Get smart with your mortgage
AUSTRALIANS are taking a smart approach to their mortgages, with Reserve Bank of Australia figures showing homeowners are, on average, two-and-a-half years ahead with their home loan.
The RBA based its findings on the value of money sitting in home loan offset accounts and redraw facilities, which total about 17% of the nation's collective mortgage debt.
Offset accounts are savings accounts linked to a home loan. The balance is deducted from your mortgage when interest is calculated, thereby reducing the loan interest paid. Redraw is a feature that lets home owners claw back extra money paid into their loan.
Getting ahead with your mortgage is a smart move. It not only reduces the long- term interest cost, it can also provide a valuable buffer against possible future rate hikes.
However, building wealth doesn't hinge solely on ploughing money into your mortgage. In today's environment of very low interest rates, it can pay to look at other ways to use spare cash.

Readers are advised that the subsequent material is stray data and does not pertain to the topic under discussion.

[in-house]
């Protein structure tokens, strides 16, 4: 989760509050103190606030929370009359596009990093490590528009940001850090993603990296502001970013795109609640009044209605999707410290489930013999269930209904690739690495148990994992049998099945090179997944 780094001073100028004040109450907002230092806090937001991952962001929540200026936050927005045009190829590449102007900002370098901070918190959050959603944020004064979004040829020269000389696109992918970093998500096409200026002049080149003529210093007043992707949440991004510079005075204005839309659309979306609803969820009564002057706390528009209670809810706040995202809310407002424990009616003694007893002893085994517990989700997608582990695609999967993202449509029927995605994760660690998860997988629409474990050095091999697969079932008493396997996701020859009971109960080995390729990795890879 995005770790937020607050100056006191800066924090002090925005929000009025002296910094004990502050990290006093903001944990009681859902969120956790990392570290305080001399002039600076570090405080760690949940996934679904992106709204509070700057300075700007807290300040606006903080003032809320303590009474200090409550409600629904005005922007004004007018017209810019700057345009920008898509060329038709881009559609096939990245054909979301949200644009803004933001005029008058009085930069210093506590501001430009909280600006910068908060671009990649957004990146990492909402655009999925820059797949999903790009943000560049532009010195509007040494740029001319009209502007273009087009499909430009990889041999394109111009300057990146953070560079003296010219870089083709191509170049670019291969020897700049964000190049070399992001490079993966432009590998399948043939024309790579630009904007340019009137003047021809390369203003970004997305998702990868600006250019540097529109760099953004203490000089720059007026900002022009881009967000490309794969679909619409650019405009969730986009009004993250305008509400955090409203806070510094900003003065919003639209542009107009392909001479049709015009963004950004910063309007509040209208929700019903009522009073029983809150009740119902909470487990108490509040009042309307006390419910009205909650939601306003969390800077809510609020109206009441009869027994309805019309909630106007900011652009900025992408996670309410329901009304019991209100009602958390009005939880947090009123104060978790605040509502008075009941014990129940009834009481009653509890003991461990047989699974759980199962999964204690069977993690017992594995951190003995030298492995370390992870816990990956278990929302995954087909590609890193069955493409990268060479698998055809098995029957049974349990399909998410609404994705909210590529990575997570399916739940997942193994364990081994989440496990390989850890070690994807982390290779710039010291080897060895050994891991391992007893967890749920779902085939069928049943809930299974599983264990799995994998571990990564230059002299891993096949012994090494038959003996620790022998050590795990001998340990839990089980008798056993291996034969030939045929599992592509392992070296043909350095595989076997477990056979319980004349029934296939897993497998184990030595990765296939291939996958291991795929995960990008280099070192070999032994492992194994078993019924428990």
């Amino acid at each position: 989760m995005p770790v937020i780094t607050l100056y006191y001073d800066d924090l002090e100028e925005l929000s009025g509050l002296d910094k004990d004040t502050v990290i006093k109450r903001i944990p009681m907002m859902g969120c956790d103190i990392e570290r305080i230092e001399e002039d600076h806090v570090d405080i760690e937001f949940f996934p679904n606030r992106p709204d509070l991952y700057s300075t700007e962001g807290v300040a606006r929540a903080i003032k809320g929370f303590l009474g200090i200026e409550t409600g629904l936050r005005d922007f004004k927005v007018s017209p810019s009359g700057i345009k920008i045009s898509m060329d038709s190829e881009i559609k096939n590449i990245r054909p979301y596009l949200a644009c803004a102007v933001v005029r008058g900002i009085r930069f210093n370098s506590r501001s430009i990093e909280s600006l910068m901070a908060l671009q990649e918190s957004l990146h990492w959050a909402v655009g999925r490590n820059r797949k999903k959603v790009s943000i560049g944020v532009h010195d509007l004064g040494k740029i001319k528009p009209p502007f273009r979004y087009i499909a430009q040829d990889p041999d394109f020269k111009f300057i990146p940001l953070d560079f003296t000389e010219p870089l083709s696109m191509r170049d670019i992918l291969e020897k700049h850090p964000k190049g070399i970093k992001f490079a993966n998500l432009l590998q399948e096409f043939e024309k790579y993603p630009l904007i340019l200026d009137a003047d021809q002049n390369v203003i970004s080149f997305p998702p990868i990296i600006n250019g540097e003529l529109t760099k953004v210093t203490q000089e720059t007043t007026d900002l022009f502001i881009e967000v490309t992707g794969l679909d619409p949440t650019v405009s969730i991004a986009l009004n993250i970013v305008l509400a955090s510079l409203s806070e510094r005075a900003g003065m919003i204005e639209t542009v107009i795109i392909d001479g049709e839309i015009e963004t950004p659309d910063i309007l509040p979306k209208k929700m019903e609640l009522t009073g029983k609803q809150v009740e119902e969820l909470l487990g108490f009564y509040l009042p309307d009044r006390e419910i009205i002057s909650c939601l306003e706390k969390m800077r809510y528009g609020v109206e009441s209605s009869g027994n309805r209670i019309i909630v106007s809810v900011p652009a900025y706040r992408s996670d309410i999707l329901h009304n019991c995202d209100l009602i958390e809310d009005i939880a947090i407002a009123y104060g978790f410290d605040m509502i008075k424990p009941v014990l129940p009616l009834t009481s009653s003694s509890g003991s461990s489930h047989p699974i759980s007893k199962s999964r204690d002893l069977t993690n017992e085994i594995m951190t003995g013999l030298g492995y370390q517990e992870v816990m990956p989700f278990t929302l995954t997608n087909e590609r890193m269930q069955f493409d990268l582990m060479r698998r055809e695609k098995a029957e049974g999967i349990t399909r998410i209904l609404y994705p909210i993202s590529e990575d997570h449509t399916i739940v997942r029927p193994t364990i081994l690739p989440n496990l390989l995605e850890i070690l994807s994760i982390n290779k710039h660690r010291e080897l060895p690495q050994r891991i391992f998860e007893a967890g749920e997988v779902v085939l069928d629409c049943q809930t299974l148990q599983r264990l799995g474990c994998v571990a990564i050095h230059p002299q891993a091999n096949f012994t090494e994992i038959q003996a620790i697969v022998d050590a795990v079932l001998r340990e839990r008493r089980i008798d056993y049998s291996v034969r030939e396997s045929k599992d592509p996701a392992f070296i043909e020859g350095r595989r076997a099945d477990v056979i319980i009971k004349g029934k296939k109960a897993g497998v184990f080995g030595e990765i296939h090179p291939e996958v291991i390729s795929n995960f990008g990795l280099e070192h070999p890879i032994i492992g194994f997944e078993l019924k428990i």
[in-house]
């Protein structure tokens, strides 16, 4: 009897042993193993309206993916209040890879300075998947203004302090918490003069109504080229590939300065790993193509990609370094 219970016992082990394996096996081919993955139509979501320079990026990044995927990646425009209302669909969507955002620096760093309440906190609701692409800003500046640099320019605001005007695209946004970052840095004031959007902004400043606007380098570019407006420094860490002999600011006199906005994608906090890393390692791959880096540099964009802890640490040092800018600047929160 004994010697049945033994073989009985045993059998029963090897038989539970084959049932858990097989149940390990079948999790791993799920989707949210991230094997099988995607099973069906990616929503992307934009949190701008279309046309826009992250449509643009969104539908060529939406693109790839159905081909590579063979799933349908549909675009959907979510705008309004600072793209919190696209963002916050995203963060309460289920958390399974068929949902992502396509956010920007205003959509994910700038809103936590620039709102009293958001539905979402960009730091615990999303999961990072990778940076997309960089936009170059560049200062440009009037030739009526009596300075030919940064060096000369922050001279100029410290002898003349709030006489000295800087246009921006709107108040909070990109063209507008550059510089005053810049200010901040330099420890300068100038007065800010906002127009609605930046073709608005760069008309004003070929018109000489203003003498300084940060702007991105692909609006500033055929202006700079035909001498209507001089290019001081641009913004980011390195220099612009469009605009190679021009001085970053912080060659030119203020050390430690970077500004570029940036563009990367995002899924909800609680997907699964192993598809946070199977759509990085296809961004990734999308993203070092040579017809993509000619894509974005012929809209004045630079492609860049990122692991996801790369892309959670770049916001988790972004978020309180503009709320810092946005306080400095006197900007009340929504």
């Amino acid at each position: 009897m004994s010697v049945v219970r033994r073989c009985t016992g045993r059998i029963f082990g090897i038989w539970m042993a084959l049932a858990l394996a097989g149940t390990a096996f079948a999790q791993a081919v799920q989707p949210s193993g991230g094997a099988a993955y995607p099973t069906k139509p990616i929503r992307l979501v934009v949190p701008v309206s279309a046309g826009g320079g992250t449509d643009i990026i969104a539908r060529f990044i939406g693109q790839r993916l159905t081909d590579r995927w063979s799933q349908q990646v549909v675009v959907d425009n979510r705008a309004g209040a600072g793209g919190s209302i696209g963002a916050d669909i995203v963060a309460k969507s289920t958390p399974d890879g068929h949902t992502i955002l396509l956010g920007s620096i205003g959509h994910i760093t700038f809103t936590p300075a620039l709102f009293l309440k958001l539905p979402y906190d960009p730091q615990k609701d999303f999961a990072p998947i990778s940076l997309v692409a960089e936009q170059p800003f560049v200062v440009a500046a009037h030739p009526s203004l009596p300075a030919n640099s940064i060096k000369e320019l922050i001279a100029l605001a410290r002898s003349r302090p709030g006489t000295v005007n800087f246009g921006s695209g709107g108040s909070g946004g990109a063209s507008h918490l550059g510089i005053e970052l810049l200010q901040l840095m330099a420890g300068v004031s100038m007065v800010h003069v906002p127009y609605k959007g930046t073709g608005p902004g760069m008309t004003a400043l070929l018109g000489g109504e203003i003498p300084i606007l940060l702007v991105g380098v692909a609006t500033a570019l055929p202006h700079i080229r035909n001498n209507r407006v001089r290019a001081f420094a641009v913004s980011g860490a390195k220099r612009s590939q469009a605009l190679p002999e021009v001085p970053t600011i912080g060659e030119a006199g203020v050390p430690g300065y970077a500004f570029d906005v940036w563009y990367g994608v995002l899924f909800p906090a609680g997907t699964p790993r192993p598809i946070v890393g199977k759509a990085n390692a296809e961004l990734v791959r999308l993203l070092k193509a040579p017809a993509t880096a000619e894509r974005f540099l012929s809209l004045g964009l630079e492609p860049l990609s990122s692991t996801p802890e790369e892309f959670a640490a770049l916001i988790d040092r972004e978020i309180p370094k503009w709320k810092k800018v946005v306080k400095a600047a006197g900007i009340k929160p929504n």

Let me explain. Paying more off your home loan will save you interest of, say, 4.5% (or whatever home loan rate you are paying).
Yet in the past five years, balanced super funds have earned an average return of 6.8% annually. So using spare cash to make additional contributions to super can potentially see your money earn a higher long-term return, but it is locked up until you reach 55-plus.
The government's MoneySmart website has a "super versus mortgage" calculator that helps you work out if you are better off putting spare money into your super or mortgage.
You could consider investing spare cash into assets that will build wealth while also provide ongoing returns you can access now.
Happily, it's not a case of achieving one or the other.
Homeowners can still get ahead with their loan and also grow separate investments, including super. It's all about finding the right balance. Mind you, if you are in doubt, paying off your home as quickly as you can is a really great plan!
Paul Clitheroe is a founding director of financial planning firm ipac, chairman of the Australian Government Financial Literacy Board and chief commentator for Money Magazine.